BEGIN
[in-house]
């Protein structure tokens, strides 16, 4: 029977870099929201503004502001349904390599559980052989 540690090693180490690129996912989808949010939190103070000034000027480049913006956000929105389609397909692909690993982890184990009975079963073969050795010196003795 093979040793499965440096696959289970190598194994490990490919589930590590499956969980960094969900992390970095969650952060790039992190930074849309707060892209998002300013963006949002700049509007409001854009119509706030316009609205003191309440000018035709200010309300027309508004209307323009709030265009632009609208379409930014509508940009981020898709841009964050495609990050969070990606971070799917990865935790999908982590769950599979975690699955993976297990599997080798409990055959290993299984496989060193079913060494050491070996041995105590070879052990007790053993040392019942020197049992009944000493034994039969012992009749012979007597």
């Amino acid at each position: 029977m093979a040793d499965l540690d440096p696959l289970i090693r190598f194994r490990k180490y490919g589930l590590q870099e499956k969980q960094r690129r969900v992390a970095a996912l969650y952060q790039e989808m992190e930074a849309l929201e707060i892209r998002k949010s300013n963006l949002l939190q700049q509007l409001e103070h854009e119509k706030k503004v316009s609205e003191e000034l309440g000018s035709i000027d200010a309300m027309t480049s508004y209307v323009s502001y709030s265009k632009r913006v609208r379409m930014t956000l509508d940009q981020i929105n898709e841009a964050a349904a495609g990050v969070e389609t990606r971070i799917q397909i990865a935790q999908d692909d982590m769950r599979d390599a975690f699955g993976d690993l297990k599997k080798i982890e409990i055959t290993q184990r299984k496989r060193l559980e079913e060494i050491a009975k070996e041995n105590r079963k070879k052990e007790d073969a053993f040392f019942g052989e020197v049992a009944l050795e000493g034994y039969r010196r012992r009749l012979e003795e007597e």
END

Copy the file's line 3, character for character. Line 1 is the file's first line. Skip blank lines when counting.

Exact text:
């Amino acid at each position: 029977m093979a040793d499965l540690d440096p696959l289970i090693r190598f194994r490990k180490y490919g589930l590590q870099e499956k969980q960094r690129r969900v992390a970095a996912l969650y952060q790039e989808m992190e930074a849309l929201e707060i892209r998002k949010s300013n963006l949002l939190q700049q509007l409001e103070h854009e119509k706030k503004v316009s609205e003191e000034l309440g000018s035709i000027d200010a309300m027309t480049s508004y209307v323009s502001y709030s265009k632009r913006v609208r379409m930014t956000l509508d940009q981020i929105n898709e841009a964050a349904a495609g990050v969070e389609t990606r971070i799917q397909i990865a935790q999908d692909d982590m769950r599979d390599a975690f699955g993976d690993l297990k599997k080798i982890e409990i055959t290993q184990r299984k496989r060193l559980e079913e060494i050491a009975k070996e041995n105590r079963k070879k052990e007790d073969a053993f040392f019942g052989e020197v049992a009944l050795e000493g034994y039969r010196r012992r009749l012979e003795e007597e």